By Robert Rodi
Haley Fohr is very young—just twenty-five—but she sounds like some ancient oracle. Her rich, resonant female baritone has a lower range that rumbles ominously, like plate tectonics, and an upper that’s so dizzyingly perched, it can induce vertigo. On pure vocal fireworks alone, the new album by her brainchild, Circuit des Yeux, is a galvanizing listen; but it’s got much more than that going for it. Less a collection of songs than a trek across her sonic headspace, “In Plain Speech” is a remarkable document of a budding composer’s development. And lest that come off as condescending, let me just add that she’s already leagues ahead of many singer-songwriters twice her age. The album opens with “Do the Dishes,” in which Scarlatti-type harpsichord runs pulse beneath a lyric that might almost serve as a statement of purpose—a pledge from artist to muse: “There is something deep inside of you. / Something that’s worth reaching into / It makes me tremble / It makes me shake / It’s a risk I’m willing to take.” And risk she does, following a driving, Celtic-influenced melody, “Ride Blind” (“The brightest stars have no meaning / Do you shine to be seen? / Do you shine by machine?”), with an eight-minute suite called “Dream of TV,” in which harmonic repetition and hyperkinetic plucking strings build to a jagged crescendo, with the singer’s haunting cry in the background. It’s a wail of despair at the deadening effect of an endless barrage of images (as represented by the title appliance). “Fantasize the Scene” is the most conventional tune—a straight-ahead indie-rock ballad that builds in power, complexity and imagery; but we don’t realize how far out we still are from the mainstream until the final track, “In the Late Afternoon,” which is the first to feature a guitar, and that staple of rock-song instrumentation washes in like a cleansing rain shower after the weightiness of so much bass and synth. The lyrics, too, have a sense of arrival, and of valediction: “ Rise from the rubble / Wake up / I sing from the plains, my song echoes, it reigns for you.” “In Plain Speech” does what albums are supposed to do: it takes you on a journey, and lands you on a farther shore. I’m not entirely sure where that is yet; but I’m pretty sure I like it here.
“In Plain Speech” can be purchased through the usual channels, as well as on the Thrill Jockey Records website.
Jazz singer Keri Johnsrud’s new album is her first of all-original material, which proves to be a smart move. Writing her own songs (with pianist Kevin Bales) gives her an opportunity to tailor each tune to her voice—which is cool, agile and intimate; and while she borrows from established genres for rhythm and color, the point of view can’t help remaining entirely her own. “From Here” is a superb opener, drawing you in with a persistent but not overpowering groove, over which Johnsrud glides like a figure-skater. There’s a seventies flavor to it—and I mean that in the best sense; the solos by Bales and bassist Larry Kohut have the rippling, liquid quality of that decade’s best fusion. “When Morning Dawns,” by contrast, has the feel of a classical art song, while “If and When” is breezy and bossa-inflected, and “Everything’s Okay” could almost be a Broadway anthem. The lyrics throughout aren’t quite so adventurous, tending to hew to exploration of feelings and fears in terms not entirely new to listeners; but they serve the material well, and occasionally offer up some turns of phrase that make you sit up and take notice, as in the wave-like ballad, “A Thousand Tears”: “Sweet is your word / Tender is your touch / You’re the one everyone wants / But nobody gets / ‘Better days ahead’ is what they always say / But who, who are they?” Johnsrud never sells any line short, and her commitment wins you over—as does the sheer suppleness and sweetness of her singing. She remains self-confidently sangfroid—there’s no tail-wagging appeal for your approval—which is probably why she secures it. Ditto her players, who in addition to Bales and Kohut include Jon Deitemyer on drums, Stephen Lynerd on vibes and Neal Alger on guitar. Everyone manages a few killer solos—notably Lynerd with a beautifully contemplative performance on “Here I Am,” and Deitemyer and Alger with rousing funk turns on the album’s sizzling closer, “The Chameleon.” I missed the CD-release gig at the Green Mill earlier this month; I’d have liked to see whether a full, energized room inspired Johnsrud and the players to add a little heat to the mix. But there’s always next time. Until then, I’ll keep spinning this baby, and chilling out to its seductive cool.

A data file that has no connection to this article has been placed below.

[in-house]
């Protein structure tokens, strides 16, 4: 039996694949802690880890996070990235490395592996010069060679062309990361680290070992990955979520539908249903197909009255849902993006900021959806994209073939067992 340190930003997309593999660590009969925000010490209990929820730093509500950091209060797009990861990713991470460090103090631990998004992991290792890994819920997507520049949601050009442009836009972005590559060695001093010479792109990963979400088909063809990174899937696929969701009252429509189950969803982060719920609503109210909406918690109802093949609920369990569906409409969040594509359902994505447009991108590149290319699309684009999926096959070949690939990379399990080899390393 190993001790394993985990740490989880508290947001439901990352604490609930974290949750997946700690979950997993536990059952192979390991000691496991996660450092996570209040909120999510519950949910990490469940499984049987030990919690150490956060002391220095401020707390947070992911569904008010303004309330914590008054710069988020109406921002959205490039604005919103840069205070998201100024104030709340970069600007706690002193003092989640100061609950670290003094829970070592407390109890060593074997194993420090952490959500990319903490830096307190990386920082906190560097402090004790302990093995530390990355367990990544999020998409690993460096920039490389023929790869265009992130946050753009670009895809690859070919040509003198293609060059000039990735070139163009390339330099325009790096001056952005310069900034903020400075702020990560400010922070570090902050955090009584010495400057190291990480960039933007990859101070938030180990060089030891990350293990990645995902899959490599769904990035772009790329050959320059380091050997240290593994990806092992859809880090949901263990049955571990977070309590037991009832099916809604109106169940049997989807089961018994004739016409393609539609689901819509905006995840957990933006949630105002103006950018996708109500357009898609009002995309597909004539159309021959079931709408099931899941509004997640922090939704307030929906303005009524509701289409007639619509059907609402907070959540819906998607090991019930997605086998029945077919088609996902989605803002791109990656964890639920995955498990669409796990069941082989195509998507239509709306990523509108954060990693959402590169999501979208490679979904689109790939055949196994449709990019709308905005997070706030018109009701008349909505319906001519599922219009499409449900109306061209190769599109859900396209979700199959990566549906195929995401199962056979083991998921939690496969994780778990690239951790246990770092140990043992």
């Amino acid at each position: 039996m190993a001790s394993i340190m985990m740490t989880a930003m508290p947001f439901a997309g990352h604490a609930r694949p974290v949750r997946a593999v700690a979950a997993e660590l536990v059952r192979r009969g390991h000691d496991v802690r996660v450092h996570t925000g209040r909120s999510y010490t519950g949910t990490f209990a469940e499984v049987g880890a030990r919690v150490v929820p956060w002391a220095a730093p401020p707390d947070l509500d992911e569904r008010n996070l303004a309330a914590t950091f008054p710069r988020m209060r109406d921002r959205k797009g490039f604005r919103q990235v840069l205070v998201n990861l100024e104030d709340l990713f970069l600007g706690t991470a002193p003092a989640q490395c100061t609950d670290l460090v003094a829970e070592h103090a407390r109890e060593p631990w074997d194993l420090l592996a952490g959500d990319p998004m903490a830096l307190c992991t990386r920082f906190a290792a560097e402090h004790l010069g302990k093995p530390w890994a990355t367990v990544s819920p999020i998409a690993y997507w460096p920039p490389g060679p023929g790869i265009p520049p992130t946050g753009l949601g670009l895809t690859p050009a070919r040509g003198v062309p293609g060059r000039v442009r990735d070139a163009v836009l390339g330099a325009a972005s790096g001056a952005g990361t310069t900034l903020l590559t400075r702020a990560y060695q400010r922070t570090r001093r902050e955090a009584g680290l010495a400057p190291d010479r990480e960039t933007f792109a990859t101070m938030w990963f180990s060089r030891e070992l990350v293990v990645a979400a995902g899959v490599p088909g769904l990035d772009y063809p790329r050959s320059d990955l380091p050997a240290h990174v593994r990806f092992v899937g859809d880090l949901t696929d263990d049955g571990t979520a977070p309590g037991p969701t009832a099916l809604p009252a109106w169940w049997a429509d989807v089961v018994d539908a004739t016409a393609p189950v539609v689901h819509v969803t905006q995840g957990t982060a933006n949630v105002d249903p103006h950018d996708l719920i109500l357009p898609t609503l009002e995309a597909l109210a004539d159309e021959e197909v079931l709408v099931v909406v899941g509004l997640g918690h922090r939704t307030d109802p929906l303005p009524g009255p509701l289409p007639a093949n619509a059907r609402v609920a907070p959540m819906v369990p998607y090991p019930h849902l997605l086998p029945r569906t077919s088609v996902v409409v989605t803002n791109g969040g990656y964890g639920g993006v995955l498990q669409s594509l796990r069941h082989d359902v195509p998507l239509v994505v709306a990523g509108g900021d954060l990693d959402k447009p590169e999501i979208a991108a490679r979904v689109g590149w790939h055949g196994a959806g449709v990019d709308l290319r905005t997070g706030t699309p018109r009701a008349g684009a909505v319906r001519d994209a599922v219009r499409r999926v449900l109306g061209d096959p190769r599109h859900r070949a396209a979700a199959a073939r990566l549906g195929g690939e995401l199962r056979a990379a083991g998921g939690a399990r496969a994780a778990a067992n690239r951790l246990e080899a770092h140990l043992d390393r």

“This Side of Morning” can be purchased through the usual channels, as well as on Keri Johnsrud’s website.
Robert Rodi is an author, spoken-word performer and musician who has served as Newcity’s Music Editor since 2014. He’s written more than a dozen books, including the travel memoir “Seven Seasons In Siena,” and his literary and music criticism has appeared in the Los Angeles Times, the Chicago Tribune, Salon, The Huffington Post and many other national and regional publications.